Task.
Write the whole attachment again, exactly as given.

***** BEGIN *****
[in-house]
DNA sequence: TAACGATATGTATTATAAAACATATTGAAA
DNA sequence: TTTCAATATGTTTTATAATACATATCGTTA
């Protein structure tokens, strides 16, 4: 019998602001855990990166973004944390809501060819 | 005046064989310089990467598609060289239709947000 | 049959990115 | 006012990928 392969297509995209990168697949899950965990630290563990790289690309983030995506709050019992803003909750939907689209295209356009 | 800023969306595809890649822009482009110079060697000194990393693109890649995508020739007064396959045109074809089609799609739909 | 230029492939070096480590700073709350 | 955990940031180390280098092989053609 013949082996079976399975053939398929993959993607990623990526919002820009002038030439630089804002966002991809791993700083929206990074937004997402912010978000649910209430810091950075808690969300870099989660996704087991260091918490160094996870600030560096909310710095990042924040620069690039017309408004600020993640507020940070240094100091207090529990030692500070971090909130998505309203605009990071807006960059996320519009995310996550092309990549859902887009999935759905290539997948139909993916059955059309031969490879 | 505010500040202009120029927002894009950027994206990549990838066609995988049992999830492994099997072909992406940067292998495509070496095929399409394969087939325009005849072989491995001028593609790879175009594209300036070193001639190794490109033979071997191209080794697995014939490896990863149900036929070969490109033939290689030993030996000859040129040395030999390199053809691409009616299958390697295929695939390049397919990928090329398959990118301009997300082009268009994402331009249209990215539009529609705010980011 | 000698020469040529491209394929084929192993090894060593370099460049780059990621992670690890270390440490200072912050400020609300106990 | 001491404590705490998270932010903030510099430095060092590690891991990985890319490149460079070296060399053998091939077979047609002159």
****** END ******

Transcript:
[in-house]
DNA sequence: TAACGATATGTATTATAAAACATATTGAAA
DNA sequence: TTTCAATATGTTTTATAATACATATCGTTA
């Protein structure tokens, strides 16, 4: 019998602001855990990166973004944390809501060819 | 005046064989310089990467598609060289239709947000 | 049959990115 | 006012990928 392969297509995209990168697949899950965990630290563990790289690309983030995506709050019992803003909750939907689209295209356009 | 800023969306595809890649822009482009110079060697000194990393693109890649995508020739007064396959045109074809089609799609739909 | 230029492939070096480590700073709350 | 955990940031180390280098092989053609 013949082996079976399975053939398929993959993607990623990526919002820009002038030439630089804002966002991809791993700083929206990074937004997402912010978000649910209430810091950075808690969300870099989660996704087991260091918490160094996870600030560096909310710095990042924040620069690039017309408004600020993640507020940070240094100091207090529990030692500070971090909130998505309203605009990071807006960059996320519009995310996550092309990549859902887009999935759905290539997948139909993916059955059309031969490879 | 505010500040202009120029927002894009950027994206990549990838066609995988049992999830492994099997072909992406940067292998495509070496095929399409394969087939325009005849072989491995001028593609790879175009594209300036070193001639190794490109033979071997191209080794697995014939490896990863149900036929070969490109033939290689030993030996000859040129040395030999390199053809691409009616299958390697295929695939390049397919990928090329398959990118301009997300082009268009994402331009249209990215539009529609705010980011 | 000698020469040529491209394929084929192993090894060593370099460049780059990621992670690890270390440490200072912050400020609300106990 | 001491404590705490998270932010903030510099430095060092590690891991990985890319490149460079070296060399053998091939077979047609002159």